(Video courtesy of Sportsnet)
Heading into Ontario’s inaugural MMA show at Casino Rama in Orillia this weekend, the event’s head official “Big” John McCarthy, who will also work UFC 129 later next month in Toronto, made a few media appearances in the Canadian province to help educate fans and the general public about the rules and regulations of the sport.
McCarthy made a stop at Sportsnet for a taping of Primetime Sports where he spoke at length about the differences between refereeing boxing and MMA.
“I also referee boxing. [In both sports] you’re in there for the safety of the fighters and you’re in there to enforce the rules. The safety of the fighters is number one. Your whole job is to try to make sure that both fighters come in and are able to perform at an even platform as far as there’s no advantage to one fighter over the other and get them both out of that ring or that cage in a safe way so they can go back and do it again if they want. That’s what you’re looking for,” McCarthy explained. In MMA you’re making split-second decisions much more than you are in boxing. Boxing gives the referee time, based upon the rules, to make decisions and come up with, ‘This is what I’m going to do in this scenario.’”
McCarthy points out is that although both sports are similar in several ways, the fact that MMA allows a fighter to follow up with strikes after an opponent is knocked to the canvas makes the sport much trickier to make judgment calls, given how quickly decisions have to be made by officials.
“If you look at a knock down in boxing, a guy goes down and I’m going to point to the ground and say, ‘He’s down.’ I’m going to force his opponent off to a neutral corner and I’m going to pick up a count and start going with a count. If a guy gets up before [I get to 10], lets say he gets up at four, I’m still going to count, ‘Five…’ I’m going to go all the way to eight and all that time I’m looking at the fighter and registering if he’s still with me, is he understanding me? I’m telling him, ‘Walk towards me,’ which gives me more time to look at him. I grab his gloves and I’m going to feel his arms…by the time we have restarted the fight or decided I’m not going to, we’ve had a good 12 or 13 seconds go by,” he points out. “In MMA when a fighter gets knocked down, I’m not forcing his opponent off to a neutral corner. His opponent’s coming after him and I have to quickly assess, ‘Can this person intelligently defend themselves from what’s occurring? Are they doing the right things? Are they able to register how to stop what’s occurring and are they able to move their body?’ And we make a split-second decision, ‘I’m going to stop it now,’ or ‘I’m not,’ more often in MMA than in boxing.”
The longest serving MMA official says refereeing seems easy to people who claim to know the rules of the sport, which is why fans and analysts are quick to criticize when a questionable call is made. McCarthy, whose COMMAND refereeing course sees less than half of its registrants pass the required final exam, warns that unless you’ve been in a ring or a cage calling a fight, you likely won’t understand just how many factors play a role in determining when a fighter has had enough.
“When I talk to them in the back, I’m going to talk to them about when I’m going to stop the fight and how I’m going to do it and what I expect of him. It’s too much, even for someone that’s very skilled, to deal with. He’s got someone that’s going after him, he’s in a bad situation and to have to answer a question, ‘Are you OK?’ or anything like that is ridiculous. If for the most part, they’re landing on your arms and he’s defending himself well, I’m going to let the fight go. He’s not going to hear me say anything, because he’s doing a good job of defending himself,” McCarthy told The Canadian Press. “Handle your business, do what you need to do to get out of your predicament. If your opponent comes after you and he’s swinging shots and they’re not bouncing off your arms and they’re bouncing off your skull and they’re causing you damage, if you can understand me at the time, I’m going to be calling out his name, I’m going to say, ‘Move! Get out!’ When I say that, what I’m telling him is, I need him to either try to move his position because I need him to move so his opponent has to change what’s he doing, or try to take away what his opponent is attacking him with.”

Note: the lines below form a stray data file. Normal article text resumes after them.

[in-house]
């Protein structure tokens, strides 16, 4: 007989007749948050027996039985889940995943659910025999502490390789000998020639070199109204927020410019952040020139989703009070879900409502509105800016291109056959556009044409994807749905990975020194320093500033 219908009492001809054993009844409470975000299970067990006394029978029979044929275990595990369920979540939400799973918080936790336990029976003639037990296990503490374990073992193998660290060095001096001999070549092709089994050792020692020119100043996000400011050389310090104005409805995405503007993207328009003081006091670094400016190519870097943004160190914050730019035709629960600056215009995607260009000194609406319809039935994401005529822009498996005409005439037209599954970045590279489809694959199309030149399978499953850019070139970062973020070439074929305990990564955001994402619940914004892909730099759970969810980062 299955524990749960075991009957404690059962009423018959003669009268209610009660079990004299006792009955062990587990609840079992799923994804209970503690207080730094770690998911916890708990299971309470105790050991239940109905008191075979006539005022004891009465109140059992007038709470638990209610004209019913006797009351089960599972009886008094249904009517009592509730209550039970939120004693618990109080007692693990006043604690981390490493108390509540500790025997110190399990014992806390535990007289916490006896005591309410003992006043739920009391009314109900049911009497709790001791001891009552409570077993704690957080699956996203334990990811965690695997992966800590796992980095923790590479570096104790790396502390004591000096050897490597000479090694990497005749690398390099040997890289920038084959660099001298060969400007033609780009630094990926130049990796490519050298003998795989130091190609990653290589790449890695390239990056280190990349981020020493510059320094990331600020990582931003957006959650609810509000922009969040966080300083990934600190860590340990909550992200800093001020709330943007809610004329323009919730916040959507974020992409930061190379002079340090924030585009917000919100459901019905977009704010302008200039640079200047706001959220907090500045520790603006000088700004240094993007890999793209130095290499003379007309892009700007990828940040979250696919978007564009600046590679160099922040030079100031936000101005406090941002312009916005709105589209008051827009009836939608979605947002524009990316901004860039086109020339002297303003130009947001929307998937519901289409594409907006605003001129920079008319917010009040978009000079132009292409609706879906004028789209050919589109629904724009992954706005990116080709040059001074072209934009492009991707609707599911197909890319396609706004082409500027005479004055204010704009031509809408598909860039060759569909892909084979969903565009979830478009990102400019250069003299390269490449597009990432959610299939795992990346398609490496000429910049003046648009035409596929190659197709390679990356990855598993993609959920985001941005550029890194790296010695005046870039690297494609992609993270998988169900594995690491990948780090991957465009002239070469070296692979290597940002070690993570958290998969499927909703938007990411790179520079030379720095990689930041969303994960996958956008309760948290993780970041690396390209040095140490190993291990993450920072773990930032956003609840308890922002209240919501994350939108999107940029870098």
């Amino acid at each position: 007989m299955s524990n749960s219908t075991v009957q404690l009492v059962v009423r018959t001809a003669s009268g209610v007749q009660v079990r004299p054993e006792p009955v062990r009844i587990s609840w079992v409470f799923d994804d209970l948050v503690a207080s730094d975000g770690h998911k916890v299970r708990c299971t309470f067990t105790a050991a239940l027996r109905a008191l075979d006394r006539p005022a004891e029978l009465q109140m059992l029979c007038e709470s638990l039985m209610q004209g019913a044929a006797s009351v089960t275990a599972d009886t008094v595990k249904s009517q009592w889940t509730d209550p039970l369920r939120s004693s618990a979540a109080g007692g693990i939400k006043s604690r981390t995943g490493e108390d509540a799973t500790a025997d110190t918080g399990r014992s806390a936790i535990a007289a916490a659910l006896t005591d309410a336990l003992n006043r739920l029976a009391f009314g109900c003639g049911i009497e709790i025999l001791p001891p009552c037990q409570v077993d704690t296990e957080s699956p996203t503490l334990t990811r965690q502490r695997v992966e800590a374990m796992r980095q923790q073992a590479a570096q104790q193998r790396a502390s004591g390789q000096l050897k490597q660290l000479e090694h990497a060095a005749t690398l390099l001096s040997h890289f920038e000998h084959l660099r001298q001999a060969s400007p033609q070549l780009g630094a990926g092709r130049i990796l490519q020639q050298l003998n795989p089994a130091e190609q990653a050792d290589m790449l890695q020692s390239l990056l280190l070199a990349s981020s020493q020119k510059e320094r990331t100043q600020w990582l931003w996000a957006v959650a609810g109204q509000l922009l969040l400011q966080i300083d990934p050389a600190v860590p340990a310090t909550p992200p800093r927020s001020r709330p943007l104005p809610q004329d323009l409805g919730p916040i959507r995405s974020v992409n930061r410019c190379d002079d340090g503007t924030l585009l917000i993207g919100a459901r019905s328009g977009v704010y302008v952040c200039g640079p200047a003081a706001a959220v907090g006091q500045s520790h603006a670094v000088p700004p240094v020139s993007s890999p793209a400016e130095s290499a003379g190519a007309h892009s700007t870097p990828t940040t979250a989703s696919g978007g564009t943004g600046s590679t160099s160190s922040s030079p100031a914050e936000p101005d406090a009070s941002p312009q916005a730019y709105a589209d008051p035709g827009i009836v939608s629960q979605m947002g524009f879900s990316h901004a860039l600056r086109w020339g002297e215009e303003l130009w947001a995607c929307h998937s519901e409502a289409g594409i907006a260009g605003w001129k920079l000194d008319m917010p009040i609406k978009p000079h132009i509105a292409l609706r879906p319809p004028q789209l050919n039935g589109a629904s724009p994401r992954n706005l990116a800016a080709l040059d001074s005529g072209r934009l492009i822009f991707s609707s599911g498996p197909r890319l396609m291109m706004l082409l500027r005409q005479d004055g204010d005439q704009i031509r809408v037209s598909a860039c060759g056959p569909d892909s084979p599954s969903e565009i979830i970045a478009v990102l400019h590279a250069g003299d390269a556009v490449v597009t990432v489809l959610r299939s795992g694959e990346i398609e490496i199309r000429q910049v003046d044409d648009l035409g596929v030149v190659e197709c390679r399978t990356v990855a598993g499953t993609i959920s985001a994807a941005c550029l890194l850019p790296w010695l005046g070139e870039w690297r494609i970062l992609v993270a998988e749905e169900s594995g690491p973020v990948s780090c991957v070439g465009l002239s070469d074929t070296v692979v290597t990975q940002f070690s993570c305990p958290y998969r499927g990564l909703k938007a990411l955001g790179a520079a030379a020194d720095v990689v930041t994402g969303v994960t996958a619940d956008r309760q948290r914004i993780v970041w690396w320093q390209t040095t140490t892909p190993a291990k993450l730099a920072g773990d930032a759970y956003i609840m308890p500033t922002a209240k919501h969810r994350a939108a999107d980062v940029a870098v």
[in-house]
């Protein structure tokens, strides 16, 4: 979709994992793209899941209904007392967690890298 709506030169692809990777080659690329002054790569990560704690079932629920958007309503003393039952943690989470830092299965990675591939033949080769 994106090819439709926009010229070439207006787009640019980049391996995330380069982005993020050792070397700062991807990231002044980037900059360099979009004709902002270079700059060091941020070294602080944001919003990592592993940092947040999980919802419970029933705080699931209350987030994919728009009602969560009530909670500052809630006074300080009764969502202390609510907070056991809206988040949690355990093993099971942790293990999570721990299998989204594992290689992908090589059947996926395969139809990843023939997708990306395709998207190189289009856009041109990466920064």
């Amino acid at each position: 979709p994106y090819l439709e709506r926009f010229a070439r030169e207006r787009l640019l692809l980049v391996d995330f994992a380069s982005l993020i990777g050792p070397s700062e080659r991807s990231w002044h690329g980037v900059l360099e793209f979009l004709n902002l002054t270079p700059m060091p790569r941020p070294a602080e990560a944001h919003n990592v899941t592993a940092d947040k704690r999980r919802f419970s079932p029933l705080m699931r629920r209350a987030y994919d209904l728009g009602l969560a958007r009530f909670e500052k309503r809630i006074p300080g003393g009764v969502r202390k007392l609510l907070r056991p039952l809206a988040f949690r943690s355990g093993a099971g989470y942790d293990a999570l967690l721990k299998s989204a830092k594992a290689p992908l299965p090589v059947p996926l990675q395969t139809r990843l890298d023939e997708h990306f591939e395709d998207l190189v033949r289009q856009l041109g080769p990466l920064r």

He says that it isn’t necessary that the fighter on the defensive escapes a bad situation, it’s that he or she continues to attempt to do as much.
” It’s not that I care that he’s successful, because he’s not always going to be successful. What I care about is that he has tried. I care that at least he’s trying to move his position; he’s trying to reach out and trying to take something away. He’s thinking. Because if he’s thinking, it’s telling me he’s OK in the fight and I’m going to let the fight go on, but if the fighter can’t move, because his opponent hasn’t left him any choice or he doesn’t have the skill to escape and he’s just absorbing damage, I’m going to come in and I’m going to stop the fight.”
“A lot of people say ‘Wow, Josh Rosenthal let that fight go and Shane was bombing Brock.’ Every time Josh told Brock fight back or move, Brock tried. And so he’s going to let that fight go on. And that’s what we’re looking for. It’s when [it] is not working or has been damaged due to what has occurred in the fight, and he’s been concussed and he’s not effectively doing something to protect himself, it’s time to get him out of the fight to keep him safe so he can come back and fight again.”